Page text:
Contagion, bailout or liquidity support - the Canada version
Wilberne Persaud, Financial Gleaner Columnist
Last week's column suffered the misfortune of headline suggestive tyranny.
There was no attempt to sensationalise anything about Canadian banks' fortunes during the financial crisis. This column suggests a title but Financial Gleaner editors decide.
As submitted, the proposed title was, 'The dilemma: resolution, bankruptcy and too big to fail'. The idea of complexity in dilemma was suggested.
The published title portrays banks being 'shored up' - offering a different angle of vision, perspective and set of expectations.
The point about the headline, as marketing and communications experts emphasise, is that they do affect perception of content.
But the column reported research findings and published work of Canadian Centre for Policy Alternatives senior economist David MacDonald on support for Canadian banks during and immediately after the financial crisis of September 2008.
Canadian experience during that episode revealed an unexpected extent of support deemed necessary.
Another thing the Canadian banks' experience draws attention to is the fragility of all fractional reserve banking systems.
It underlined the plain futility thus far of attempts to eradicate the 'too big to fail' syndrome and most importantly, emphasised the potentially destructive force of contagion as counterparty failure spreads like untamed, wild antibiotic-resistant bacteria.
Indeed, it is from the public-health sphere that the concept derives. These issues are important and need to be dispassionately discussed.
So to my reader who instructs me to: "See Scotiabank's response in the Gleaner today ... which proves that you were talking utter rubbish in your silly and vindictive article. They should sue your a—" - I merely say, I think you've really overlooked the issues causing debate here. Scotiabank did not 'sue my a—' even though they obviously have the right and competence so to do. But you know what, Scotiabank is staffed by sensible people and has excellent Jamaican and Canadian lawyers both inhouse and otherwise at their disposal. They wouldn't want to provide my grandchildren with an unsolicited nest egg.
So let me restate, again, for emphasis, the comment from David Zaring that intervention by financial authorities "is meant to be implemented before contagion sets in and the institutions' counterparties, including customers, traders, and even competitors, also fail, either through panic (which is not the fault of the counterparties) or poor risk management (which is, but still may exacerbate a crisis)".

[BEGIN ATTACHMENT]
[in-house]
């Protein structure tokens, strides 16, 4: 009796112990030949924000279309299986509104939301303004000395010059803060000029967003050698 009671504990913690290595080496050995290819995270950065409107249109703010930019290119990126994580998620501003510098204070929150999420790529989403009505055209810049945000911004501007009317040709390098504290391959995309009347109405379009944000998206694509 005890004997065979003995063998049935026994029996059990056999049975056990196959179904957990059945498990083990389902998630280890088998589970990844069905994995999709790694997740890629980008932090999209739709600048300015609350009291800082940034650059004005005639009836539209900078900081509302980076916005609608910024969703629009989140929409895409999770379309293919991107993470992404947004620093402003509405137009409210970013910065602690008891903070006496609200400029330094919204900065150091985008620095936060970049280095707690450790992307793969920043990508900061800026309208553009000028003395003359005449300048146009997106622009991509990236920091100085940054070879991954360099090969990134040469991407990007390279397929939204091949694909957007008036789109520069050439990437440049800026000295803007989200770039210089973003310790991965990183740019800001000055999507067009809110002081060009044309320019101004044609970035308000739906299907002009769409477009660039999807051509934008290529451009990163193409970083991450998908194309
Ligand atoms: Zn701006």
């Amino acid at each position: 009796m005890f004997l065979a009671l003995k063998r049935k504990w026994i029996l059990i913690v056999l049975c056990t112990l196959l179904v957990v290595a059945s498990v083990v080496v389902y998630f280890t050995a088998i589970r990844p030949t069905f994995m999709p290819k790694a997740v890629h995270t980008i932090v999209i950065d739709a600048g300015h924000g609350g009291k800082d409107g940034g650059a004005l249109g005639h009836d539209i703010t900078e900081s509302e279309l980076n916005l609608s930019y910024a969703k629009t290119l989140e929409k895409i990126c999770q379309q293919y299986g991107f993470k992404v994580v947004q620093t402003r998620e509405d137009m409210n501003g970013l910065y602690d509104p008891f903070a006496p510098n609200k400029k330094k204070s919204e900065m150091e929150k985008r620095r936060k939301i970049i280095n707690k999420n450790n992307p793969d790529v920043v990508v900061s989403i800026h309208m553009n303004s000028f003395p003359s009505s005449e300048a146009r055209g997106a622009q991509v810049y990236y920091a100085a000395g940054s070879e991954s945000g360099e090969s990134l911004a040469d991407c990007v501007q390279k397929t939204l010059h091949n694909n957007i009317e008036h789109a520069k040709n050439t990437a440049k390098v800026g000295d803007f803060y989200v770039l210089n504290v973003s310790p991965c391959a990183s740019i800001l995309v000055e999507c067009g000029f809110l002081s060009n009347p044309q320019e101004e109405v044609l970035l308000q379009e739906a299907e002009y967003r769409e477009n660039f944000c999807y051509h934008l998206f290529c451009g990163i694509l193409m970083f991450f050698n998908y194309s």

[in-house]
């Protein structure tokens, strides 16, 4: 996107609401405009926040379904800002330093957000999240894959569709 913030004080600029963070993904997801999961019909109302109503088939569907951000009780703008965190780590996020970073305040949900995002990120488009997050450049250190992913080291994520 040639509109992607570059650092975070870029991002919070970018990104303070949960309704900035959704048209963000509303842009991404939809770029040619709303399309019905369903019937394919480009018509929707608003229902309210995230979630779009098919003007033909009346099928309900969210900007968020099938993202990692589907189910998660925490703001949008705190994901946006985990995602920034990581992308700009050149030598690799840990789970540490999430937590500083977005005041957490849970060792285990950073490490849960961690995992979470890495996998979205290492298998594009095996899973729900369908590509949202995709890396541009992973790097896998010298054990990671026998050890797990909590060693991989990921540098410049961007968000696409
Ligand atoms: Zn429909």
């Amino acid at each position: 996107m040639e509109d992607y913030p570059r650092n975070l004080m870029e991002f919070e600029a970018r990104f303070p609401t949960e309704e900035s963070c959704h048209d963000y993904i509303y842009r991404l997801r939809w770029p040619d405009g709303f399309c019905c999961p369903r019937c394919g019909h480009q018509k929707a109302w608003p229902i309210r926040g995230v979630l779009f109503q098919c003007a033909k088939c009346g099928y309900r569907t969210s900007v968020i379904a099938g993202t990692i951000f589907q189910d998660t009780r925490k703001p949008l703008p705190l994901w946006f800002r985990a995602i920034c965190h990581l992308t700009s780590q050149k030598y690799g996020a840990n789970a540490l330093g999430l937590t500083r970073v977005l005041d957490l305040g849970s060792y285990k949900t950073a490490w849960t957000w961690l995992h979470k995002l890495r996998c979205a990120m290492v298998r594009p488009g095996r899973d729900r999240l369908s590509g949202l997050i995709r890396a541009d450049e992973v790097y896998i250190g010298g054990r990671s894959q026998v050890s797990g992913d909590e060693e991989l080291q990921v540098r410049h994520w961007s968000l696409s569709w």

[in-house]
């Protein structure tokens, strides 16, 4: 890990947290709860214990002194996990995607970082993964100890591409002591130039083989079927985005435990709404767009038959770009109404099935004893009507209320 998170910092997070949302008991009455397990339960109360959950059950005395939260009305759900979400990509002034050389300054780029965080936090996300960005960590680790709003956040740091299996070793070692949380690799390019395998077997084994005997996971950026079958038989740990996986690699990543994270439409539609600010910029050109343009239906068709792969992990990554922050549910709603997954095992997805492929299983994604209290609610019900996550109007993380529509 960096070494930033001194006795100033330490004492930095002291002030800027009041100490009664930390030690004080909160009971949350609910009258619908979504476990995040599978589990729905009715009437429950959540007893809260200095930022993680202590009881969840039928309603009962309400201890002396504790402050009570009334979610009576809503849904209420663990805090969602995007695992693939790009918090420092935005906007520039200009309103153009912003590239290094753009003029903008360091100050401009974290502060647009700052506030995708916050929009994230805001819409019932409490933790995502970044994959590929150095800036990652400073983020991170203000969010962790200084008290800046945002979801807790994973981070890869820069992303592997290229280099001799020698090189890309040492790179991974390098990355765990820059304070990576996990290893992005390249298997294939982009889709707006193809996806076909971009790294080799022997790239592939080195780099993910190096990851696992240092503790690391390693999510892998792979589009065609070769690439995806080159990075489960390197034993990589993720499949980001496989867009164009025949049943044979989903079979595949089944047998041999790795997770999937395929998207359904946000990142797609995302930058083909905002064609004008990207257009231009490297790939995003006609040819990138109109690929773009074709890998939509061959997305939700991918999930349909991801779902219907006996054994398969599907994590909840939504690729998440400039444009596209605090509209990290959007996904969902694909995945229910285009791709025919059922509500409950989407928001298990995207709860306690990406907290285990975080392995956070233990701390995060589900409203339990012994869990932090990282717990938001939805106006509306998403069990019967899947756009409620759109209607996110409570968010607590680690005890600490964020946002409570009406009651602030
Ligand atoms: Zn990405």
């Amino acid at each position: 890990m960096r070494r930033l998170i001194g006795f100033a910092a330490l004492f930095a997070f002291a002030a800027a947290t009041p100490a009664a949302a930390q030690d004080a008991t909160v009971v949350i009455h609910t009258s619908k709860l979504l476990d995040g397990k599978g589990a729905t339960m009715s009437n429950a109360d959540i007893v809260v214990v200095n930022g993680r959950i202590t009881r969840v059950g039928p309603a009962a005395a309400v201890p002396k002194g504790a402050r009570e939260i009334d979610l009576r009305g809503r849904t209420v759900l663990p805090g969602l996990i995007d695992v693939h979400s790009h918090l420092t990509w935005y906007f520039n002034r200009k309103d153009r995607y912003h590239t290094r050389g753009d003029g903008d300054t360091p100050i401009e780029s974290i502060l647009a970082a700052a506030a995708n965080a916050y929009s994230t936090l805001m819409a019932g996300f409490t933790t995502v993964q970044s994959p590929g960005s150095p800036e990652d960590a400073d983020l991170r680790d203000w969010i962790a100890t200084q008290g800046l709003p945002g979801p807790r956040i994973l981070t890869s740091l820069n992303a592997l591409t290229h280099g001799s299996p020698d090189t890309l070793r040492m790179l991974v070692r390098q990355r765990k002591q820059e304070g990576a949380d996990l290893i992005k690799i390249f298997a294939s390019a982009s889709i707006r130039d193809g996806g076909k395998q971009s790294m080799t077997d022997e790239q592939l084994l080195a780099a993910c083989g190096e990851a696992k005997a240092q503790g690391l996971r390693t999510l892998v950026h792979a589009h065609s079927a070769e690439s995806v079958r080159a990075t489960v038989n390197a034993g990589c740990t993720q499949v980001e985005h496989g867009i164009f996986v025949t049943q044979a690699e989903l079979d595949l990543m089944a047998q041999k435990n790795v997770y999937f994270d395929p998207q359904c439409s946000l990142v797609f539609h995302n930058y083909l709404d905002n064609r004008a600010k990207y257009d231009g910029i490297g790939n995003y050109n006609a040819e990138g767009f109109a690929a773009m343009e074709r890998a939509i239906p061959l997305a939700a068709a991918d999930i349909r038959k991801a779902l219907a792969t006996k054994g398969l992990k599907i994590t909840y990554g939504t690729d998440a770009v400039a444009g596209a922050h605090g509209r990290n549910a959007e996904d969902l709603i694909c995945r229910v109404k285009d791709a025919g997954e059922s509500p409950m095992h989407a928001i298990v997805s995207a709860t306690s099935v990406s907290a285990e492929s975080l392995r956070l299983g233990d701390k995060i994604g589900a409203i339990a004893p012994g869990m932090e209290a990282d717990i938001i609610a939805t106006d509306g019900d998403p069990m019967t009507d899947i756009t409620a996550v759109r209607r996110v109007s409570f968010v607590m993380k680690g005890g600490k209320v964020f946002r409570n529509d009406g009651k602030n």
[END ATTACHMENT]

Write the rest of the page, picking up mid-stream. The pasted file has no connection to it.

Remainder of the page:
The US Federal Reserve and Canadian authorities intervened when markets were clogged and confidence had evaporated. Intervention support provided to the banks was deemed "liquidity support".
Had the authorities not acted, undoubtedly contagion and systemic failure would have resulted even if the banks were in a condition of "absolutely no fault".
No published details
What MacDonald appeared particularly concerned about is the fact that Canadian authorities did not, as opposed to their counterparts in the US, publish details of support provided to individual entities within the banking system.
From the perspective of confidence in a financial system, this is not usually a bad thing.
In the US, the accepted norm, backed by freedom of information legislation, is for publication at this greater level of detail. Not so in Canada. It is debatable, however, whether the latter policy is better than what obtains in the US. Controversy over details and their interpretation suggest that more information sharing might indeed be better.
So where are we? The comments have come aplenty, here's another: "I would like direct you to an article published by the Vancouver Sun, which I believe is a right-wing paper and has a leaning towards the Conservative government of Canada - http://www.vancouversun.com/business/Canadian+banks+didn+need+didn+bailo.... But regardless of what the Vancouver Sun says, this Canadian government might find themselves in a pickle on Monday morning when they have to explain to the Parliament what the dickens was going on."
This article is in direct contradiction to MacDonald's. It states: "No Canadian bank was in danger of failing, the Bank of Canada lent banks money on market terms and the Canadian Mortgage and Housing Corporation bought safe, insured mortgages from the banks, all so that the banks could continue to lend to consumers and businesses to help the economy through the recession. Important programmes to be sure, but not a bailout."
Honestly, Terry Campbell could not mean what she says. The banks' problems were not recession-induced. They were confidence and contagion issues.
It is imperative that we appreciate the problem of contagion - an indirect result of too big to fail institutions.
Fact is, and with no sensationalist intent, without support Canadian banks would likely have failed. Invoking the divorce concept, call it 'no fault failure' if you wish.
The initiating too big to fail institutions were south of the border! Call it bailout; call it liquidity support - you choose.
Wilberne Persaud is author of 'Jamaica Meltdown: Indigenous Financial Sector Crash email@example.com